Following the tragic deaths of two children from asthma in NWL in the last 9 months, this World Asthma Day 2021, the NWL children's asthma network are launching an initiative to target high-risk patients across the region. Lessons learned show how important it is to identify high SABA users AND make sure patients are effectively reviewed after each acute asthma attack. These two factors are a clear sign that asthma is not under control, and the child is at risk of a serious asthma attack. Many of these children are simply not taking, or have not been prescribed regular inhaled corticosteroids.   

Right now, we know there are 225 children and young people across NWL who have used 6 or more SABAs in the last 12 months, and our aim is to make sure all these patients are effectively reviewed.

What can you do?  

1.    Meet, search and review!  Meet as a team - GP, Practice nurse and pharmacist. An hour is plenty to get started. Search using the WSIC asthma radar, starting with the highest SABA users in your practice. Have they had an asthma attack? Are they taking their preventer inhalers? Has their inhaler technique been checked? Do they have an asthma plan? Get them reviewed and consider referring to your local asthma service.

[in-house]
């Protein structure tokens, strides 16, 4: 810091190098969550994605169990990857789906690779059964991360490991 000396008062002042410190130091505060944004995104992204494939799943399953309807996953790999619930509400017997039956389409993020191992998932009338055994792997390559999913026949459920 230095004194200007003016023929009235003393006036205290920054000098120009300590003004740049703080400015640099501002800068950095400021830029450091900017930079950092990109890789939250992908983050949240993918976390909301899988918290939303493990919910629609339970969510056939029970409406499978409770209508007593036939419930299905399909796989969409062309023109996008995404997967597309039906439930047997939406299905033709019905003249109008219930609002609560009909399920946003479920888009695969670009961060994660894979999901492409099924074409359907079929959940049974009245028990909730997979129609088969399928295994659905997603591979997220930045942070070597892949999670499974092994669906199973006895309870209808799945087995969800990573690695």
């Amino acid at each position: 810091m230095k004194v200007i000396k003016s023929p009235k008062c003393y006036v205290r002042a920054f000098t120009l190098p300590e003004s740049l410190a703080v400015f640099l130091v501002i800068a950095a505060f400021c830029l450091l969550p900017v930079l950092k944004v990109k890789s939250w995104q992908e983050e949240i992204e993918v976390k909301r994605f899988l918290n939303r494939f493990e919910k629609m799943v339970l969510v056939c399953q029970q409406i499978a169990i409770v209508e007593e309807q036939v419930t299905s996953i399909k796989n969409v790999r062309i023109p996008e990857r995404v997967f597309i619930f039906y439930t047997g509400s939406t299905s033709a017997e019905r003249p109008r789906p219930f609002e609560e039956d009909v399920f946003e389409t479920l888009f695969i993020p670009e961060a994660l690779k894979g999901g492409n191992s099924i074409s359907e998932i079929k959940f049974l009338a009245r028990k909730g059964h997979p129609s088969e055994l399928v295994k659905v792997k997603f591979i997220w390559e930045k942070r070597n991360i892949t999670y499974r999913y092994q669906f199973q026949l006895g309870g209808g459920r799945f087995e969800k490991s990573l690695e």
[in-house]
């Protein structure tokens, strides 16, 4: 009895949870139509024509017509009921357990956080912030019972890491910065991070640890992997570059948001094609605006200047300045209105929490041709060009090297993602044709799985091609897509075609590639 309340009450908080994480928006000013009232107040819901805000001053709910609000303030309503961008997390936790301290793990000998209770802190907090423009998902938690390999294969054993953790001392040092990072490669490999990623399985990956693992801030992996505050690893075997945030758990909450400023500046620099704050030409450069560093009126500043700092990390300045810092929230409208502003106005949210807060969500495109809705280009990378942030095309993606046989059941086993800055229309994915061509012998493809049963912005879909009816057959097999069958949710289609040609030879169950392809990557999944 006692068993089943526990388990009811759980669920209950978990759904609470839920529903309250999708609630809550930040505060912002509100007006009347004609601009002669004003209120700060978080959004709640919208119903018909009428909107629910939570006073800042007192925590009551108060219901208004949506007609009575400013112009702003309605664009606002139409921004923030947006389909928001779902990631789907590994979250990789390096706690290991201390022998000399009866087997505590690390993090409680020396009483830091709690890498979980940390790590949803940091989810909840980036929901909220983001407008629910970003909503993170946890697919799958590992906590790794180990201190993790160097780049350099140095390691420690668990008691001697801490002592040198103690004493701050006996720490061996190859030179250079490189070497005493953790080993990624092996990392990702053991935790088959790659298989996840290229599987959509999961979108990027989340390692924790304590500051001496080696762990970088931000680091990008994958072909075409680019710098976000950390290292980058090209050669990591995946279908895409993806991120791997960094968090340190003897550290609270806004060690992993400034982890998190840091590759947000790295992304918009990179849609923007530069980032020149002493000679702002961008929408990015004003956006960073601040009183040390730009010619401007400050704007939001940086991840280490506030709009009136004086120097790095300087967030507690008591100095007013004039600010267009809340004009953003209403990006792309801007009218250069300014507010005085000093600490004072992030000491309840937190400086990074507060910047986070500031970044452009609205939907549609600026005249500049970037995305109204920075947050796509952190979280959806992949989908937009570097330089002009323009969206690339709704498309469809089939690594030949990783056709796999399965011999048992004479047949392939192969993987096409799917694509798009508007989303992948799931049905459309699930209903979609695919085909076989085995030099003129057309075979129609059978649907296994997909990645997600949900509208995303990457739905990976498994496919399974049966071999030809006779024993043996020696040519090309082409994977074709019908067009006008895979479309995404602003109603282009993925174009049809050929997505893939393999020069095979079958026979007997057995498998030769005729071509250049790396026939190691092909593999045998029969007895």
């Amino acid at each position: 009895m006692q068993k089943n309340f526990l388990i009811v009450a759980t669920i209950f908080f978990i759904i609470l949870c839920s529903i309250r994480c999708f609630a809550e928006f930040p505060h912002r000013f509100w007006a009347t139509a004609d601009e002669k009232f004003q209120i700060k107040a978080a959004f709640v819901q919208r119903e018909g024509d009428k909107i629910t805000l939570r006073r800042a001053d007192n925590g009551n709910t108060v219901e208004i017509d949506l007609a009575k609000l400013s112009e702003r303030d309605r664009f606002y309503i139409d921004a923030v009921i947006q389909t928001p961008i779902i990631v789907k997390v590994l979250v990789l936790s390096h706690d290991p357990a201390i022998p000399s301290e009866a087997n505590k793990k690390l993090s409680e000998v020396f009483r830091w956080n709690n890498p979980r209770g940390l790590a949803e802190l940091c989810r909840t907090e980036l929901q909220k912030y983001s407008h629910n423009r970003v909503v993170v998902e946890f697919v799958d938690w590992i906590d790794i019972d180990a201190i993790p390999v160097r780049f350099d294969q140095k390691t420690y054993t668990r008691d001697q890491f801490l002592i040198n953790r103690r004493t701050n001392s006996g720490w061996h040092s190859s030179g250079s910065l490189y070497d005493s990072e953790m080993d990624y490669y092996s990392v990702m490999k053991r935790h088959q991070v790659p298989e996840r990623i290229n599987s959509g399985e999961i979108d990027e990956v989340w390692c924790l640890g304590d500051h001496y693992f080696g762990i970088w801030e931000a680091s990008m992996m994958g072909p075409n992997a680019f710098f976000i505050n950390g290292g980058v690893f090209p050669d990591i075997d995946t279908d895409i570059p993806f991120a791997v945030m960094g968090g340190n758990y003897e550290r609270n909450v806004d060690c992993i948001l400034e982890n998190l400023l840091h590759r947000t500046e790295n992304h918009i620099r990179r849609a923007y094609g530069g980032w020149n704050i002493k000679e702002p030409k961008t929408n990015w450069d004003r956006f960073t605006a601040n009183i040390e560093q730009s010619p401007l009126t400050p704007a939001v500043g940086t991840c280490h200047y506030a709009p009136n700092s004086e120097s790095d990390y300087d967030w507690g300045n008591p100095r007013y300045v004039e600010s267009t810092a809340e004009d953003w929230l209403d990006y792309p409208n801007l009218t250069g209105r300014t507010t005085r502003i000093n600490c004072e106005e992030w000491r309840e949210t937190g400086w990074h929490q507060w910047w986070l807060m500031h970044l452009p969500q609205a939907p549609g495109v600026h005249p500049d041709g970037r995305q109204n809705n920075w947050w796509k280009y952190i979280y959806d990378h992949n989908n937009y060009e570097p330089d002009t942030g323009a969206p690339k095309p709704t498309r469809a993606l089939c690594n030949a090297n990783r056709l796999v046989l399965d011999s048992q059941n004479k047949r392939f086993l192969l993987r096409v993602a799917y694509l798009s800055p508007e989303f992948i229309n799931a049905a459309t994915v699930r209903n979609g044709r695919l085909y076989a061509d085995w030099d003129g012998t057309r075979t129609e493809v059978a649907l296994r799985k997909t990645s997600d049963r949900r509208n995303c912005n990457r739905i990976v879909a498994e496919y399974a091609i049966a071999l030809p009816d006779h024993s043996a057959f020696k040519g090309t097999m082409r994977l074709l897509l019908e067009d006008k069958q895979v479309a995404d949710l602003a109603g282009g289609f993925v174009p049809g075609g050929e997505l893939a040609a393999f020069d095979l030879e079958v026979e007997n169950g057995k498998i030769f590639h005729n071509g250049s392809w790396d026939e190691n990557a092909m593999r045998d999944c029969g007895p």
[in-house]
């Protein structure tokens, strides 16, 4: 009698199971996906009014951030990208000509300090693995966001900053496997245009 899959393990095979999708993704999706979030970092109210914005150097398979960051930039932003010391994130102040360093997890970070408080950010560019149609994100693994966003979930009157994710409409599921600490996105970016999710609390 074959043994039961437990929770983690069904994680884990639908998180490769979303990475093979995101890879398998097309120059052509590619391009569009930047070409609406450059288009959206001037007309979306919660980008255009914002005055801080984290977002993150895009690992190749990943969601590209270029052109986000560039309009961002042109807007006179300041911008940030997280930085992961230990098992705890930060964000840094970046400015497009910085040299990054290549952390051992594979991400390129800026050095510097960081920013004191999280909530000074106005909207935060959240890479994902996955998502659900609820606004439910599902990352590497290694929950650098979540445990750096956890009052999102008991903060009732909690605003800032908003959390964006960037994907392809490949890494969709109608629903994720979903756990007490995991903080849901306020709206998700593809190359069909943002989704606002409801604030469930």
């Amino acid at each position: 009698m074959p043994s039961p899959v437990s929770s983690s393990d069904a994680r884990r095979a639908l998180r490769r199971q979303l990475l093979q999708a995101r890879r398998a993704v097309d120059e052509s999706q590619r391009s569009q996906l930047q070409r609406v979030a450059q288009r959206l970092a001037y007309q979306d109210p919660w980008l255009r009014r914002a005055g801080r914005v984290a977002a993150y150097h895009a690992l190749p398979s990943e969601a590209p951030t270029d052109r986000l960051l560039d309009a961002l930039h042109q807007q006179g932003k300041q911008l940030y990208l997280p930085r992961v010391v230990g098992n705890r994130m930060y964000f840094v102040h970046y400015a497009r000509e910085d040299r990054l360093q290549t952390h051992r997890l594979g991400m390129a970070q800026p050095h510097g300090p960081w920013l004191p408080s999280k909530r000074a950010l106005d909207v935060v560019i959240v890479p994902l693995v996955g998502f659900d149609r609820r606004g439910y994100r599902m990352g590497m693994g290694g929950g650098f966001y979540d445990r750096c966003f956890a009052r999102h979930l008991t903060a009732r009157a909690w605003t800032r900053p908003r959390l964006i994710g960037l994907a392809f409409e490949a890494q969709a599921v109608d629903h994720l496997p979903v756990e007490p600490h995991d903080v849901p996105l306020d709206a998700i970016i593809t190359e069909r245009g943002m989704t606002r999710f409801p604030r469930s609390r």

2.    For training, please join the “Effective Asthma Care for Children and Young People” virtual programme. This is a 6 week online course starting Thursday 6th May 9-10am. (See flyer here). 

For more information contact sgoldring@nhs.net, NWL children's asthma network lead
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Thursday 29th April 2021- International Day of Immunology


The International Day of Immunology is dedicated to increasing global awareness of the importance of immunology in the fight against infection, autoimmunity, and cancer.

Immunology’s never had such a high public profile as now during the COVID-19 pandemic. The WSIC team is pleased to support the International Day of Immunology. We continue to deliver both the COVID-19 and the Flu Vaccination dashboards for Primary Care and CCG users across North West London.


Our dashboards have been helping to support the planning and delivery of the COVID-19 and Flu Vaccination programmes through these challenging times. 


WSIC COVID-19 and Flu Vaccination dashboards provides health and social care users within NWL with a view of the vaccine uptake for the population, ensuring groups of at risk patients are effectively identified. This contributes to a better quality of care, as clinicians can target patients’ cohorts proactively - ensuring groups of patients are optimally managed.